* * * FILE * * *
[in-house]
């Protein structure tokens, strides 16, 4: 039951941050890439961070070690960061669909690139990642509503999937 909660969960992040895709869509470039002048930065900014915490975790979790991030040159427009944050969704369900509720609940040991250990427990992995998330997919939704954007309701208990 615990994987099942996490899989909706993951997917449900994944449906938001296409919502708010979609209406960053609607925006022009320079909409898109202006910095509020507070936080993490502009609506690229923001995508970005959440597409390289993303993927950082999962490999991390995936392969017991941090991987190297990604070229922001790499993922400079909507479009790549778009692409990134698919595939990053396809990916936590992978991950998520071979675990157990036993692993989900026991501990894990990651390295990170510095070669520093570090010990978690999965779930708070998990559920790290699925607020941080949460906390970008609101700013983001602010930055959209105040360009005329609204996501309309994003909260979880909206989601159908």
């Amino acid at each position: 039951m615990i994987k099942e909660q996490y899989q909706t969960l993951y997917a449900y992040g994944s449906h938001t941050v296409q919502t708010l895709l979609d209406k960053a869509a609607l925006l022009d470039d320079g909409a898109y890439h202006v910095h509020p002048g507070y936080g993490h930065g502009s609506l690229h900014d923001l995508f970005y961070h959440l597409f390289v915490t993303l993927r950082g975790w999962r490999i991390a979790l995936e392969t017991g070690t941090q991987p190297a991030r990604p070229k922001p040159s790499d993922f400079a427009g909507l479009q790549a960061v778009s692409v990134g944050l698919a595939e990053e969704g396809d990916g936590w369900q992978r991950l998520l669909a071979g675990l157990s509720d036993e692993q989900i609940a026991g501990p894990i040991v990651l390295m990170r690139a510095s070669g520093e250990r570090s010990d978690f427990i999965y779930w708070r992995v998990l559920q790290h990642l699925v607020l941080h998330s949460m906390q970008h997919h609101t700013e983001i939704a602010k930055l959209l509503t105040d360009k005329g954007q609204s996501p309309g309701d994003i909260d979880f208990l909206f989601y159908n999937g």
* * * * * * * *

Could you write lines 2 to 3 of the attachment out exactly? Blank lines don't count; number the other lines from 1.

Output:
């Protein structure tokens, strides 16, 4: 039951941050890439961070070690960061669909690139990642509503999937 909660969960992040895709869509470039002048930065900014915490975790979790991030040159427009944050969704369900509720609940040991250990427990992995998330997919939704954007309701208990 615990994987099942996490899989909706993951997917449900994944449906938001296409919502708010979609209406960053609607925006022009320079909409898109202006910095509020507070936080993490502009609506690229923001995508970005959440597409390289993303993927950082999962490999991390995936392969017991941090991987190297990604070229922001790499993922400079909507479009790549778009692409990134698919595939990053396809990916936590992978991950998520071979675990157990036993692993989900026991501990894990990651390295990170510095070669520093570090010990978690999965779930708070998990559920790290699925607020941080949460906390970008609101700013983001602010930055959209105040360009005329609204996501309309994003909260979880909206989601159908």
């Amino acid at each position: 039951m615990i994987k099942e909660q996490y899989q909706t969960l993951y997917a449900y992040g994944s449906h938001t941050v296409q919502t708010l895709l979609d209406k960053a869509a609607l925006l022009d470039d320079g909409a898109y890439h202006v910095h509020p002048g507070y936080g993490h930065g502009s609506l690229h900014d923001l995508f970005y961070h959440l597409f390289v915490t993303l993927r950082g975790w999962r490999i991390a979790l995936e392969t017991g070690t941090q991987p190297a991030r990604p070229k922001p040159s790499d993922f400079a427009g909507l479009q790549a960061v778009s692409v990134g944050l698919a595939e990053e969704g396809d990916g936590w369900q992978r991950l998520l669909a071979g675990l157990s509720d036993e692993q989900i609940a026991g501990p894990i040991v990651l390295m990170r690139a510095s070669g520093e250990r570090s010990d978690f427990i999965y779930w708070r992995v998990l559920q790290h990642l699925v607020l941080h998330s949460m906390q970008h997919h609101t700013e983001i939704a602010k930055l959209l509503t105040d360009k005329g954007q609204s996501p309309g309701d994003i909260d979880f208990l909206f989601y159908n999937g």